There is a big value in what a trained accounting professional can offer a small business owner, and the value often translates to eliminating unnecessary tax burdens and the delivery of accurate reporting – both of which are really important when it comes to actually trying to grow a healthy and sustainable business.

Small businesses are often considered to be the fuel powering our economy.  Doesn’t it make sense for us all to recognize that smarter businesses are likely to be more successful, and that more successful small businesses means growth in the economy?  The importance of good fiscal and financial management and reporting – in business and in government – is not something to minimize, and suggesting that it takes no intervention or skill to do the job properly reflects poorly not only on the person saying it, but on the entire establishment.

jmbunnyfeetMake Sense?

J

Revenue Recognition and closing the reporting GAAP

Revenue Recognition and closing the reporting GAAP

chartOne company earns what the other company spends.  This is business, and it seems like it would be pretty straightforward, accounting for the money coming in and the money going out.  But it is really not that simple when it comes to business finances and accounting for revenue.  With investor pressure to improve share prices and market pressures forcing greater competition, businesses have always sought out ways to make the performance look as good as possible – on paper even if not in reality.  It is this requirement to make the business look better than it may actually be that drives “innovation” in financial reporting, and encourages some companies to use whatever rules are available to mislead investors or paint a rosy picture for stakeholders.  When the balance is lost and financial reporting standards become so oblique as to allow regular and gross misrepresentation, it is time to change the standards.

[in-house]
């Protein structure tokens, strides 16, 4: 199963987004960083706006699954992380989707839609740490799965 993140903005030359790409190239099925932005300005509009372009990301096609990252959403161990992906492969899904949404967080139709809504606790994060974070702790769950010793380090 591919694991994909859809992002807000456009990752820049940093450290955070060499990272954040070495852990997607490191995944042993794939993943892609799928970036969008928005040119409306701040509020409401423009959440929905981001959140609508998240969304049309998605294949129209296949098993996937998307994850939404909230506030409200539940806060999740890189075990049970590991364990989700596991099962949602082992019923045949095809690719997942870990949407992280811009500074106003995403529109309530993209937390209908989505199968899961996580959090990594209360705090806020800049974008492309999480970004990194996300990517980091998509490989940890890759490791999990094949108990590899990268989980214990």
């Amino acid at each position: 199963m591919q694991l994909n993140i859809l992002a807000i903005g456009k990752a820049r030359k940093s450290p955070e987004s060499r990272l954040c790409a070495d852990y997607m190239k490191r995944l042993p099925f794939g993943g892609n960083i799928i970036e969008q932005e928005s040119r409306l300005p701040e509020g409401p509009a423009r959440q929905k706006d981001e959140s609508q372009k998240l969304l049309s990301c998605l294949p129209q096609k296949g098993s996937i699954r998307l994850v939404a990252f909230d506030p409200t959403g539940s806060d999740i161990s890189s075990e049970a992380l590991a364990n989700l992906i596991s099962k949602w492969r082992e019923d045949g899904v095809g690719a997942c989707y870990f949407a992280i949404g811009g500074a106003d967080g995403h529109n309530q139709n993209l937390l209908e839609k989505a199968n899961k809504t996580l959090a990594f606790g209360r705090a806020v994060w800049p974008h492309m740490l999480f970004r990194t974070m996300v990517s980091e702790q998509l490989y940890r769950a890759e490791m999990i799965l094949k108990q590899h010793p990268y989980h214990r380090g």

There are numerous instances of fraud and scandal reported from the finance departments of big businesses, but instances of improper or misleading revenue recognition can happen in even the smallest of companies, and not necessarily on purpose.  It is important to understand that properly and accurately reporting business revenue and earnings isn’t done just for investor satisfaction, it is an essential part of describing business performance that any owner or manager must be able to rely on.